I BUILT A HOUSE | Dani Fink

  1. CONSTRUCTION

Walking into the framework of the new house, I avoided the patches of white powder that created clouds of dust on my feet when I walked through them. As we went into the foyer and stood beneath the chandelier that had been hung just the day before, I could see the sheer excitement on my dad’s face, as his grin stretched from ear to ear. 

He walked me through the kitchen slowly, guiding me under the high beams to make sure he could highlight the grey tiled backsplash of the kitchen behind the stove, the tall double doors that would hide the pantry, and the granite countertop he and Her spent hours picking out. There was a symphony of construction workers around the kitchen and dining room, hustling with buckets of paint and cords connecting through the walls like a retro game of telephone, so I stuck close to my dad’s hip. We passed by men patching drywall and ventured upstairs on wooden steps that I didn’t yet trust, soon to be covered in plush carpets, so I made my dad go up them first. 

Like a giddy child, he peeked into every room of the house, pointing out which was to be mine when the building was all done, ignoring the stench of mortar and paint in the air. Since he was engaged to Her but not living together yet, it was taking much longer than expected for the new house to finish. Everyone was ready to finally move in all together.

Lurking in my house is the spirit of Hephaestus, the sculptor and inventor everyone in the world chose to laugh at. He blacksmiths weapons from hard metals in my basement to catch mortals, lurking to prepare for battle day after day. 

“If you’re engaged, why aren’t you living together yet?” I asked my dad over our breakfast. He made scrambled eggs for us both, letting the eggs glide off the pan onto two paper plates. I sipped my coffee while my dad guzzled down his cherry-red energy drink. She had just dropped us both off after going to the gym together, so it was back to being just us two again.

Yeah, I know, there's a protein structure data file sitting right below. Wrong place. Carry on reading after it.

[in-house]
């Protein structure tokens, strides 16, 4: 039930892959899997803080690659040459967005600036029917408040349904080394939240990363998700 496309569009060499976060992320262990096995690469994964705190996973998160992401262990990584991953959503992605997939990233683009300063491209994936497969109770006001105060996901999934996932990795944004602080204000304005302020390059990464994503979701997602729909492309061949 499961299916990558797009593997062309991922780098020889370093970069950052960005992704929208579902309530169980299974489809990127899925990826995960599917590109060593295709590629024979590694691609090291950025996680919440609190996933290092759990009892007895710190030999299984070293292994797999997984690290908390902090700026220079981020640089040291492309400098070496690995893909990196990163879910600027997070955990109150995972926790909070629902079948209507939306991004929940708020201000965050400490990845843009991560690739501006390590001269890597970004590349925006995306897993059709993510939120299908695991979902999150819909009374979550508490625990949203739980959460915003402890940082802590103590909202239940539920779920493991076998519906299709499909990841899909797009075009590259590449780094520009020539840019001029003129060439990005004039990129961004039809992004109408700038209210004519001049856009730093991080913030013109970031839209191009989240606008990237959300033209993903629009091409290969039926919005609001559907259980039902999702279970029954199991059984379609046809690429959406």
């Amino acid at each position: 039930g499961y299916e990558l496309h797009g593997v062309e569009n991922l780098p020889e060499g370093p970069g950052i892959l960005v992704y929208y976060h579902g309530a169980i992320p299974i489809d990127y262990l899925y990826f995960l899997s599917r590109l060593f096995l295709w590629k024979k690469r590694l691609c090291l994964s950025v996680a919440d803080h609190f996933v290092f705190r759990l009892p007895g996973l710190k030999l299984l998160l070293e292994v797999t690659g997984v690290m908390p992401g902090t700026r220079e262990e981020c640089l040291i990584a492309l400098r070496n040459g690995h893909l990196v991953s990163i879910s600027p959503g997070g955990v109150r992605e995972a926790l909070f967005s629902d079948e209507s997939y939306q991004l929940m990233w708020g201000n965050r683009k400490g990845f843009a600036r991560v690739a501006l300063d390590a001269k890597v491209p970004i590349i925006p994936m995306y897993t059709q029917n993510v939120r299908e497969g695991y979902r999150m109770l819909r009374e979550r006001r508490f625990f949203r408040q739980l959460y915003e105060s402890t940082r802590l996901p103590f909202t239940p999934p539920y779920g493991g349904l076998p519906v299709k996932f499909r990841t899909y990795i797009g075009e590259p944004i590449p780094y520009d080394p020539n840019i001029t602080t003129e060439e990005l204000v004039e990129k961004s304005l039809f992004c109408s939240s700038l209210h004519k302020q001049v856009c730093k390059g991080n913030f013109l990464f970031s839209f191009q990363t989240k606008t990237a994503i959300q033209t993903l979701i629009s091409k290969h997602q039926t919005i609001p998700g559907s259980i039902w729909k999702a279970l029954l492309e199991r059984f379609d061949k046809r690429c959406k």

This was a common conversation between the two of us, and I already knew the answer before he finished chewing. “The house isn’t done, Danielle, you know that. And I’m not living with my wife in a rental condo at almost fifty-years old.” He got up to wash the dirty pan. I started my defense, “I understand, but I think it looks weird if you’re married and living separately.”

 I knew I couldn’t rush the process of how fast we moved, but I was ready to get out of the condo we were temporarily living in until the house was fully done. Thin walls, a small fridge, and a broken oven were not characteristics of a home I would search up on Zillow. 

In one of the bedrooms, there was a bucket of paint set over a taupe tarp. They had begun painting, which was a good sign. I wondered if this room would be mine. I would be living in the new house with Her and my dad, and her kids would sleep over from time to time. In their sixth year of dating, this was the final step in their relationship, and I was thrilled that my dad was so excited to be in love. 

Clink, clink, clink. The subtle clash of metalworking echoed through the ceiling tiles.

Carrying the weight of so many others on his back, he began to walk with the assistance of a cane.

  1. DEMOLITION 

April, right when quarantine began. 

I didn’t even know if my dad’s divorce had gone through the legal system yet, but it didn’t really matter. When the world ended and life shut down, I figured I would spend some time with my dad. I didn’t expect to find a whore living in my house. 

When I got back to West Bloomfield, everything had changed from my last visit in December. I knew that my dad was seeing the woman he cheated with, but now she was living in my house. Her name was Poison, and she was lethal.